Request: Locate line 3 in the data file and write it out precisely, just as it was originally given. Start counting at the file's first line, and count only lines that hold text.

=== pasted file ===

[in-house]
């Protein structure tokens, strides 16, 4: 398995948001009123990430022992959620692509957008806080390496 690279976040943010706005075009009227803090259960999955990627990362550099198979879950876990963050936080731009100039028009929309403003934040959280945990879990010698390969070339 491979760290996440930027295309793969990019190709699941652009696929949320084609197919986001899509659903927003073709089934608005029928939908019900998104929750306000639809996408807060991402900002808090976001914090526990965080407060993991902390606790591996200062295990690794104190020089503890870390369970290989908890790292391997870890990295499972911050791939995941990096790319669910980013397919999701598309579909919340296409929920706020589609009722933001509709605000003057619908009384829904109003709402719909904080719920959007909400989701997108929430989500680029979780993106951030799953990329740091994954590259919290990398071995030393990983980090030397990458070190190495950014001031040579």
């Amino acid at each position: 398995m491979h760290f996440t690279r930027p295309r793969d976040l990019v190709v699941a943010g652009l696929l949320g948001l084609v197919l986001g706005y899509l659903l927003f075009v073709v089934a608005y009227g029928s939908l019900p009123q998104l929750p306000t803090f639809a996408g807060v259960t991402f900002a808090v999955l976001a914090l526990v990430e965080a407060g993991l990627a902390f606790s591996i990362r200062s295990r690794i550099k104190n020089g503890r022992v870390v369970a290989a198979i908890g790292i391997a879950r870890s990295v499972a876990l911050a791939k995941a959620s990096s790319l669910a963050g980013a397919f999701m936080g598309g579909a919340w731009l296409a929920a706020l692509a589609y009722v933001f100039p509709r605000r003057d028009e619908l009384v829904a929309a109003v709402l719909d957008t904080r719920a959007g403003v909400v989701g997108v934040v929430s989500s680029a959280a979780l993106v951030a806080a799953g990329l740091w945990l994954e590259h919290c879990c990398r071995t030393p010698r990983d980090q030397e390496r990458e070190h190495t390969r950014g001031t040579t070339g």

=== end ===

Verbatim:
């Amino acid at each position: 398995m491979h760290f996440t690279r930027p295309r793969d976040l990019v190709v699941a943010g652009l696929l949320g948001l084609v197919l986001g706005y899509l659903l927003f075009v073709v089934a608005y009227g029928s939908l019900p009123q998104l929750p306000t803090f639809a996408g807060v259960t991402f900002a808090v999955l976001a914090l526990v990430e965080a407060g993991l990627a902390f606790s591996i990362r200062s295990r690794i550099k104190n020089g503890r022992v870390v369970a290989a198979i908890g790292i391997a879950r870890s990295v499972a876990l911050a791939k995941a959620s990096s790319l669910a963050g980013a397919f999701m936080g598309g579909a919340w731009l296409a929920a706020l692509a589609y009722v933001f100039p509709r605000r003057d028009e619908l009384v829904a929309a109003v709402l719909d957008t904080r719920a959007g403003v909400v989701g997108v934040v929430s989500s680029a959280a979780l993106v951030a806080a799953g990329l740091w945990l994954e590259h919290c879990c990398r071995t030393p010698r990983d980090q030397e390496r990458e070190h190495t390969r950014g001031t040579t070339g």